We compute the \(d_N/d_S\) for some sequences given a tree using the ML functions pml and optim.pml. First we have to transform the the nucleotide sequences into codons (so far the algorithms always takes triplets).

fdir <- system.file("extdata/trees", package = "phangorn")
primates <- read.phyDat(file.path(fdir, "primates.dna"),
                        format = "interleaved")
tree <- NJ(
dat <- dna2codon(primates)
fit <- pml(tree, dat, bf="F3x4")
fit0 <- optim.pml(fit, model="codon0", control=pml.control(trace=0))
fit1 <- optim.pml(fit, model="codon1", control=pml.control(trace=0))
fit2 <- optim.pml(fit, model="codon2", control=pml.control(trace=0))
fit3 <- optim.pml(fit, model="codon3", control=pml.control(trace=0))
anova(fit0, fit2, fit3, fit1)
## Likelihood Ratio Test Table
##   Log lik. Df Df change Diff log lik. Pr(>|Chi|)    
## 1    -2867 34                                       
## 2    -2866 35         1             2       0.14    
## 3    -2522 35         0           688     <2e-16 ***
## 4    -2521 36         1             2       0.20    
## ---
## Signif. codes:  0 '***' 0.001 '**' 0.01 '*' 0.05 '.' 0.1 ' ' 1

There are several ways to estimate the codon frequencies \(\pi_j\). The simplest model is to assume they have equal frequencies (=1/61). A second is to use the empirical codon frequencies, either computed using baseFreq or using the argument bf="empirical" in pml. Last but not least the frequencies can be derived from the base frequencies at each codon position, the F3x4 model is set by the argument bf="F3x4". One can estimate the codon frequencies setting the option to optBf=TRUE in optim.pml. As the convergence of the 60 parameters the convergence is likely slow set the maximal iterations to a higher value than the default (e.g. control = pml.control(maxit=50)). Similar parameters of the F3x4 can also estimated using ML optF3x4=TRUE instead.

The “YN98” model (Yang and Nielsen 1998) is similar to the “codon1,” but additional optimizes the codon frequencies.

Generating trees

phangorn has several functions to generate tree topologies, which may are interesting for simulation studies. allTrees computes all possible bifurcating tree topologies either rooted or unrooted for up to 10 taxa. One has to keep in mind that the number of trees is growing exponentially, use howmanytrees from ape as a reminder.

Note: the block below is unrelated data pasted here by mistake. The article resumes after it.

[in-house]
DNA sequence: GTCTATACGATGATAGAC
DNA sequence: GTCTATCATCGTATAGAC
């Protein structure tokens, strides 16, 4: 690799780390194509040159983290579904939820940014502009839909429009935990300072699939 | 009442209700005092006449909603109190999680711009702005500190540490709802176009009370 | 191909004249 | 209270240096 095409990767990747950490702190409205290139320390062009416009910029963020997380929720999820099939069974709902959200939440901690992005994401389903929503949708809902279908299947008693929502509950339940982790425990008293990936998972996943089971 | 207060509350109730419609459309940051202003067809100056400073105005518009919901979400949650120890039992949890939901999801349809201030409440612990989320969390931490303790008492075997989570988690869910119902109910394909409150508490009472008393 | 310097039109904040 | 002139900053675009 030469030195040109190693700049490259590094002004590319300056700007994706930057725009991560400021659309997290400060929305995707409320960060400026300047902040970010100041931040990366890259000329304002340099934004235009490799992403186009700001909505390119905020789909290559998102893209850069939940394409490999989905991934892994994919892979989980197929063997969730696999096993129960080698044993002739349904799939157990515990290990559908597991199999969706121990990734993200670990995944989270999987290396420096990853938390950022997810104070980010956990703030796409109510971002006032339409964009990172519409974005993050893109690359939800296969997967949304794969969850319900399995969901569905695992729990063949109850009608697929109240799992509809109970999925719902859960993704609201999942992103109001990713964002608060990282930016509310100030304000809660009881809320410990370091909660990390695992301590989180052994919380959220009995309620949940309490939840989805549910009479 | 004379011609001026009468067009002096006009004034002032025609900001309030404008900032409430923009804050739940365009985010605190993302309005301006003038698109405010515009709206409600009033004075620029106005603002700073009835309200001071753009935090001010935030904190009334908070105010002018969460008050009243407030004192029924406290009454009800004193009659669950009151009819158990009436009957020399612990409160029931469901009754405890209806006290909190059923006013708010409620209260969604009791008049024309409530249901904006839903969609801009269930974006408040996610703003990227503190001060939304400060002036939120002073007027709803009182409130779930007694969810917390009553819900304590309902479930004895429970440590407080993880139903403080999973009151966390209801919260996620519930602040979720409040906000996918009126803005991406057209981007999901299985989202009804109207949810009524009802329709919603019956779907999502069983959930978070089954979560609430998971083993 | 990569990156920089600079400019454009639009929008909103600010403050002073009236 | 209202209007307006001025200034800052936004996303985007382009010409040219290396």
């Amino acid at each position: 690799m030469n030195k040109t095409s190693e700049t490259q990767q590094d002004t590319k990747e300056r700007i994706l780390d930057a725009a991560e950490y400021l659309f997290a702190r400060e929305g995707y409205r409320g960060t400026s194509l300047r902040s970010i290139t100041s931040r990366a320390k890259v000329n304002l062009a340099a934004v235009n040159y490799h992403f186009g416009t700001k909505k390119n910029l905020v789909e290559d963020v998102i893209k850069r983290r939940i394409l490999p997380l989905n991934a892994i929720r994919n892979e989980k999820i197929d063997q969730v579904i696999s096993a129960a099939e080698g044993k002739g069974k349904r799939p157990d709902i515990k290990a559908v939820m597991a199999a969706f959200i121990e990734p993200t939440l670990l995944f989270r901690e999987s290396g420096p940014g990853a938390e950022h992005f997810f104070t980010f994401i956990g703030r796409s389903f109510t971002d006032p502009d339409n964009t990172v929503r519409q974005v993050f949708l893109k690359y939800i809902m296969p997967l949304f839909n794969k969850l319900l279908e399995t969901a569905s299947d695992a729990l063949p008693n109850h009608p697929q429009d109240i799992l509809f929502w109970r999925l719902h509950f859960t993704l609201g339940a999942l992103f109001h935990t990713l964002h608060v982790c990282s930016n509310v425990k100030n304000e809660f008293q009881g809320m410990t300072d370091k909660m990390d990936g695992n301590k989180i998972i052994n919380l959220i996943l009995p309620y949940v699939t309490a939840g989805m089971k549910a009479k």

trees <- allTrees(5)
par(mfrow=c(3,5), mar=rep(0,4))
for(i in 1:15)plot(trees[[i]], cex=1, type="u")

nni returns a list of all trees which are one nearest neighbor interchange away.

## 4 phylogenetic trees

rNNI and rSPR generate trees which are a defined number of NNI (nearest neighbor interchange) or SPR (subtree pruning and regrafting) away.

Session info

## R version 4.1.2 (2021-11-01)
## Platform: x86_64-pc-linux-gnu (64-bit)
## Running under: Ubuntu 20.04.3 LTS
## Matrix products: default
## BLAS:   /usr/lib/x86_64-linux-gnu/openblas-pthread/
## LAPACK: /usr/lib/x86_64-linux-gnu/openblas-pthread/
## locale:
##  [1] LC_CTYPE=de_AT.UTF-8       LC_NUMERIC=C              
##  [3] LC_TIME=de_AT.UTF-8        LC_COLLATE=C              
##  [5] LC_MONETARY=de_AT.UTF-8    LC_MESSAGES=de_AT.UTF-8   
##  [7] LC_PAPER=de_AT.UTF-8       LC_NAME=C                 
##  [9] LC_ADDRESS=C               LC_TELEPHONE=C            
## attached base packages:
## [1] stats     graphics  grDevices utils     datasets  methods   base     
## other attached packages:
## [1] phangorn_2.8.1 ape_5.5-3     
## loaded via a namespace (and not attached):
##  [1] igraph_1.2.9     Rcpp_1.0.7       knitr_1.36       magrittr_2.0.1  
##  [5] lattice_0.20-45  R6_2.5.1         quadprog_1.5-8   rlang_0.4.12    
##  [9] fastmatch_1.1-3  fastmap_1.1.0    highr_0.9        stringr_1.4.0   
## [13] tools_4.1.2      parallel_4.1.2   grid_4.1.2       nlme_3.1-153    
## [17] xfun_0.28        jquerylib_0.1.4  htmltools_0.5.2  yaml_2.2.1      
## [21] digest_0.6.29    Matrix_1.3-4     codetools_0.2-18 sass_0.4.0      
## [25] prettydoc_0.4.1  evaluate_0.14    rmarkdown_2.11   stringi_1.7.6   
## [29] compiler_4.1.2   bslib_0.3.1      jsonlite_1.7.2   pkgconfig_2.0.3


Jukes, Thomas H., and Charles R. Cantor. 1969. “{CHAPTER} 24 - Evolution of Protein Molecules.” In Mammalian Protein Metabolism, edited by H. N. Munro, 21–132. Academic Press.
Mathews, S., M. D. Clements, and M. A. Beilstein. 2010. “A Duplicate Gene Rooting of Seed Plants and the Phylogenetic Position of Flowering Plants.” Phil. Trans. R. Soc. B 365: 383–95.
Schliep, Klaus Peter. 2011. “Phangorn: Phylogenetic Analysis in R.” Bioinformatics 27 (4): 592–93.
Tavaré, Simon. 1986. “Some Probabilistic and Statistical Problems in the Analysis of DNA Sequences.” Lectures on Mathematics in the Life Sciences, no. 17: 57–86.
Warnow, Tandy. 2012. “Standard Maximum Likelihood Analyses of Alignments with Gaps Can Be Statistically Inconsistent.” PLOS Currents Tree of Life.
Yang, Ziheng. 2014. Molecular Evolution: A Statistical Approach. Oxford: Oxford University Press.
Yang, Ziheng, and Rasmus Nielsen. 1998. “Synonymous and Nonsynonymous Rate Variation in Nuclear Genes of Mammals.” Journal of Molecular Evolution 46 (4): 409–18.